Top 5 Indian cricketers who failed to make the most out of their opportunities

Rahul Dravid has always said in many of his interviews that he was lucky to have found a place in the Indian cricket team and was fortunate to have scored so many runs for the country. When a batsman of such a stature, who has amassed more than 13000 runs in Tests and 10,000 runs in ODIs, makes such a statement, it shows how humble the guy is, in spite of having achieved so much in his profession. Yes, we all know he has always been humble and there can be no second opinion about it. But all said and done, it has to be understood that there is a hint of truth in his statement. This former Indian batsman neither was blessed with the gifted stroke making as that of Sachin Tendulkar nor was he as flamboyant as Brian Lara. However, having arrived at the international scene with whatever limited abilities he had, he made the best use of them and went on to become one of the greatest batsmen ever to have played for India.

So besides the limited talent that he possessed as a cricketer, it was his determination and patriotism which spurred him the most to do well in the world of cricket. He understood full well that he was one of the fortunate ones who got a chance to represent India, ahead of million other aspirants, and so he gave his best to contribute for his team, whenever required. So if anyone really deserved his spot in the team during his playing days, he was one of them.

However, in the past, there have been a few individuals who, despite being fortunate enough to get a place in the Indian team, failed to make the most out of their opportunities. Without further ado, let me list out each one of them.

5. Nayan Mongia

He might have been one of the most natural wicket keepers India had ever produced, no doubt, but it is difficult to absolve him for some of his sins and so I am forced to bring him into this list. What this man from Baroda did in an ODI match at Kanpur against West Indies was unpardonable. He was, however, not the lone perpetrator of the crime as Indian’s all rounder Manoj Prabhakar also was involved in it, about whom we would be discussing in the list, shortly.

When the team was required to score at the rate of 6 per over to chase down the West Indies target, Mongia batted as if he was there to save a Test match. We could see absolutely no sense of urgency in his batting and he was just defending the balls, dealing with singles and twos, and that too quite rarely – so much so that he even played a maiden over in between. Neither did he get out nor did he accelerate the flow of runs. The whole episode was completely bewildering as to why he deliberately slowed down things. But later on, when his name did figure in the match fixing scandal along with a few more stalwarts of the Indian team, I could not help but think if he was selling his country for money.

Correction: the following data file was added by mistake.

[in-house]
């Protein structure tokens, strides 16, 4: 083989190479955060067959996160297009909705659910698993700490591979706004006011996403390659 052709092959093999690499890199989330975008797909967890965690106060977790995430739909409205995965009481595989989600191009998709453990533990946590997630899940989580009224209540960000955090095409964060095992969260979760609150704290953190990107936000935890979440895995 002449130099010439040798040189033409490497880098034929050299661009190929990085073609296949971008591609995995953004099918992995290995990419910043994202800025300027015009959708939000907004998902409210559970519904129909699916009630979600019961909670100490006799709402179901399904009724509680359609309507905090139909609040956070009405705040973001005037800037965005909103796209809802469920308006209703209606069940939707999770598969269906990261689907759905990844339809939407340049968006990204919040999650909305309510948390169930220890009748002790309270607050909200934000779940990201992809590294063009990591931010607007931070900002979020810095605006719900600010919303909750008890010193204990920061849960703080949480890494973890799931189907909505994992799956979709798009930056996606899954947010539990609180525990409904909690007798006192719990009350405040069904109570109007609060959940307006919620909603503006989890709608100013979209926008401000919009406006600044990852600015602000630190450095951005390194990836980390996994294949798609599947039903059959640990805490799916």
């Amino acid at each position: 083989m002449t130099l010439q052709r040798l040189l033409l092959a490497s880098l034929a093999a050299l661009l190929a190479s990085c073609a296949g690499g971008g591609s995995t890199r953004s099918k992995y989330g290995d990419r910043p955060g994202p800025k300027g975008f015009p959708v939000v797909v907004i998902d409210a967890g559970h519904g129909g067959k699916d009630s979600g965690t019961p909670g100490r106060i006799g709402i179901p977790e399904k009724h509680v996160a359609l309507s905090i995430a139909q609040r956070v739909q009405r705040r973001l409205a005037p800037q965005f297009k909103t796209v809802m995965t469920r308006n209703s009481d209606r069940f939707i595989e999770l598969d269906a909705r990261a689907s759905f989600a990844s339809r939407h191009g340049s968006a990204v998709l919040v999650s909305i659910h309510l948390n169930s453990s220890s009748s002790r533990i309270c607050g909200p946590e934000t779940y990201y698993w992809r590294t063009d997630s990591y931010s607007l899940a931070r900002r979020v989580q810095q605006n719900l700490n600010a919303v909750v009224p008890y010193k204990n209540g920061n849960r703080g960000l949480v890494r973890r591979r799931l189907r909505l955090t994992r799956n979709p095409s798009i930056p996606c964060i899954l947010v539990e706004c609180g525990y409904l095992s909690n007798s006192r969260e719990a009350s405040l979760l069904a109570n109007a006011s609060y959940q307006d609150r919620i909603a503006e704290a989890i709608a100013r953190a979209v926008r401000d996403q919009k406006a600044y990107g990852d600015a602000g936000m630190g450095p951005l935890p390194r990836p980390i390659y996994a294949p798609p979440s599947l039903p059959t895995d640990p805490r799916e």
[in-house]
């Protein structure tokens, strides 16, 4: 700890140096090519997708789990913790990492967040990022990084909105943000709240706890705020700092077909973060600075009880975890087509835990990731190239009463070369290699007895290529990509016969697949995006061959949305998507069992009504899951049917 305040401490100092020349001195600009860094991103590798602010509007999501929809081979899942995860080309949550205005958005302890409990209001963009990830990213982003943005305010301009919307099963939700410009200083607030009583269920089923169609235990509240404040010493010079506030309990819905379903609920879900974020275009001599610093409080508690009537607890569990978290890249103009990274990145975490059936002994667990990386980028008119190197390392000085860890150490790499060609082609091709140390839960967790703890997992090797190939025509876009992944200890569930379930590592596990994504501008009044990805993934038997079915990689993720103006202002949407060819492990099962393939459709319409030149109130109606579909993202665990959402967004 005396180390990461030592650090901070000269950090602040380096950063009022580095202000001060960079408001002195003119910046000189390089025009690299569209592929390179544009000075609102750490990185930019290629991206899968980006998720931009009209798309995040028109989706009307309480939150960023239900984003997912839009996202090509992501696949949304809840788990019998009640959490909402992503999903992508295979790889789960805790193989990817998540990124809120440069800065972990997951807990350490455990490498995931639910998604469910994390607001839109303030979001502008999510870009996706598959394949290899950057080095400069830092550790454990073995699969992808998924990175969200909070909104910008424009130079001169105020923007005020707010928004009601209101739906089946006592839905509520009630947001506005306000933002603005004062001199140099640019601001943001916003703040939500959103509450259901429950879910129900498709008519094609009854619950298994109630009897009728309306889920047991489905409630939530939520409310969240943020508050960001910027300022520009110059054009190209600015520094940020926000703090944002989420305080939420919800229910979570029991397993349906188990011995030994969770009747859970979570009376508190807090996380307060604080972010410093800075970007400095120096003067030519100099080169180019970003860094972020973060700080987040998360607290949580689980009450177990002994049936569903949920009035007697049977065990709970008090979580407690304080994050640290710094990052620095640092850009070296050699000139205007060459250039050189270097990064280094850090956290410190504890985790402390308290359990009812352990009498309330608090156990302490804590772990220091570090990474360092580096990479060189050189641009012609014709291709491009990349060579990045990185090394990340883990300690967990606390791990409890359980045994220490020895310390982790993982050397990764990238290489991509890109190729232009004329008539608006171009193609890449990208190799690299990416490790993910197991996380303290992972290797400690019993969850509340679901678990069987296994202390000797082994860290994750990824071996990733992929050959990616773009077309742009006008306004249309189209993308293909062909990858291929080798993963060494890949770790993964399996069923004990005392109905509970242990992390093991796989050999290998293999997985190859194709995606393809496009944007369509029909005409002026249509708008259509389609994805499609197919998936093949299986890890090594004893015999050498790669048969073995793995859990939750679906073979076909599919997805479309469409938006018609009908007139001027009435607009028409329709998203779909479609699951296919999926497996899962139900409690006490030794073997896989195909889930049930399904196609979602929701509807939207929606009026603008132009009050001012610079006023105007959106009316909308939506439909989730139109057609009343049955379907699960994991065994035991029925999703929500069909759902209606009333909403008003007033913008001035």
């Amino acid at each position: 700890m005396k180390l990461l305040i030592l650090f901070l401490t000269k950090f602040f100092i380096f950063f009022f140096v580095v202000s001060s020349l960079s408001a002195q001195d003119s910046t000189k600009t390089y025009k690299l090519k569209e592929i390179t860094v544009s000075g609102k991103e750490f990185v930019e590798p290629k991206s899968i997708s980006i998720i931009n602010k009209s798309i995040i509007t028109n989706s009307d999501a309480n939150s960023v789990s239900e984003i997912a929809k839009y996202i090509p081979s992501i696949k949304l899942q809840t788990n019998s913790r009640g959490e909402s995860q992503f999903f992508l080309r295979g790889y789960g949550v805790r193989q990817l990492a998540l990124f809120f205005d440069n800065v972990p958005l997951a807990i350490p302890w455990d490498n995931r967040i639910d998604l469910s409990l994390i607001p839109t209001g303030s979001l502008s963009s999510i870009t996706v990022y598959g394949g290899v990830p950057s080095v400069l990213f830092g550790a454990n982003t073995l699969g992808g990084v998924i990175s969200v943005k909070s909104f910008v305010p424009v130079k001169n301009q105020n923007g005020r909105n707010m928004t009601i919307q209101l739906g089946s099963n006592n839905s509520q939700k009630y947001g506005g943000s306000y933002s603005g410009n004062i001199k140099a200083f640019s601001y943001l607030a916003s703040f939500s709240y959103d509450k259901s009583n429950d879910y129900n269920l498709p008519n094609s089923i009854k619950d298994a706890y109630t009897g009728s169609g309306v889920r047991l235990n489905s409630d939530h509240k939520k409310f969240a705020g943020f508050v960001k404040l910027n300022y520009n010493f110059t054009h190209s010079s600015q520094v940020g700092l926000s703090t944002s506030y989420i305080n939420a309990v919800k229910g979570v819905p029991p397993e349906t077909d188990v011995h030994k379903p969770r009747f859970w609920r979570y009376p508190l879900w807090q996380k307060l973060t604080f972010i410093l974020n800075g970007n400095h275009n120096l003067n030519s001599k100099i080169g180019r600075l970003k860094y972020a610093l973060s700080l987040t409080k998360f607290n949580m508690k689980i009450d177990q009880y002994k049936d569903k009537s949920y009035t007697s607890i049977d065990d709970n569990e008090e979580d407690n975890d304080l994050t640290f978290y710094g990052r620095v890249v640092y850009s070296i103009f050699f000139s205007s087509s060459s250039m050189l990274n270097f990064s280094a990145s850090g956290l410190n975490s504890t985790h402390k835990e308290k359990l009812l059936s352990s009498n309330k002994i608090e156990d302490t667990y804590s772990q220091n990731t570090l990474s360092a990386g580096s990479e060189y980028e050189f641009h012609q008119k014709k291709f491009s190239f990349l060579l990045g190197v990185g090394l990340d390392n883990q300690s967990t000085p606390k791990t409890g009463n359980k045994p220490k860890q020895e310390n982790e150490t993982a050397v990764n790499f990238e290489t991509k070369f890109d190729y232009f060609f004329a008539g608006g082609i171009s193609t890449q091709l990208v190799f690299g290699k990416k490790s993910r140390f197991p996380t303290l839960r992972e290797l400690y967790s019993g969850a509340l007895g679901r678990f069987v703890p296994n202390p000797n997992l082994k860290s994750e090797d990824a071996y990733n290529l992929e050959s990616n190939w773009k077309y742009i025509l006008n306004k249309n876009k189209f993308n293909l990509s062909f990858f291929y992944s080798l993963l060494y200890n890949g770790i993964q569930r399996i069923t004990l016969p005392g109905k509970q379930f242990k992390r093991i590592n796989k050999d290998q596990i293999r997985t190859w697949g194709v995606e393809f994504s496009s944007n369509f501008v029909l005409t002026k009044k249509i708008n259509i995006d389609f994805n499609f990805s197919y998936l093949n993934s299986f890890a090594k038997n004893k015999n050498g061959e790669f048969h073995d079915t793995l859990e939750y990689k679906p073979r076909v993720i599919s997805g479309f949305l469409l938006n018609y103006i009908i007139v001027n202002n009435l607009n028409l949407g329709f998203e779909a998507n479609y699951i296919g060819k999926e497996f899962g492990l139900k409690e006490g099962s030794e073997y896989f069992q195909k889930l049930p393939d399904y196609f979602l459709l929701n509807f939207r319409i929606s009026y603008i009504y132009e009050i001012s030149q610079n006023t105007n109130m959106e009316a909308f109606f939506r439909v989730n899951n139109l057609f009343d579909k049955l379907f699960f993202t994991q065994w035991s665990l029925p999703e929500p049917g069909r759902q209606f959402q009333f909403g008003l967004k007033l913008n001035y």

And he was no mug with the bat either. In a one off Test against Australia in Delhi, he scored 152 runs as an opening batsman, which meant that he was more than capable of wielding the bat. So, it was his responsibility, along with Manoj Prabhakar, to take his country home against West Indies on that particular day at Kanpur, which he failed to do. His name might have been later cleared from the fixing scandal but the suspicion still remains, doesn’t it?

4. Vikram Rathore

Before explaining as to why I have brought this cricketer from Punjab into this list, here are some of the facts and figures which I would like to put on display.

First Class Cricket – 146 matches, 11,473 runs, 49.66 averageTest Cricket – 6 matches, 131 runs, 13.10 averageODI Cricket – 7 matches, 193 runs, 27.57 average

Should I go on elaborating further as to why I called him undeserving? He debuted for India in England in 1996 purely on merit, no doubt supported by overwhelming statistics in domestic cricket. But he looked not even a shadow of his own self at the international level as he was found wanting when it came to negotiating swinging deliveries. His limited footwork, or perhaps the lack of it, made him to eat humble pie when he was pitted against a high quality pace attack. He wasn’t able to adjust his batting in accordance to the situation, a quality which we usually expect to see from a world class batsman.

He could hardly live up to the reputation which he gained due to his prolific run scoring in domestic cricket and eventually he had to end his career in a disappointment, not able to make inroads at the international level.

3. Vinod Kambli

This Mumbai batsman was probably one of the most gifted batsmen ever to have played for India. Purely on talent, if you had to compare him with someone like Dravid, the latter would stand nowhere close to him. But it was the Karnataka batsman who rewrote most of the batting records by the end of his career whereas Kambli had to make his exit very early in his career, unable to come into terms with the high level of cricket.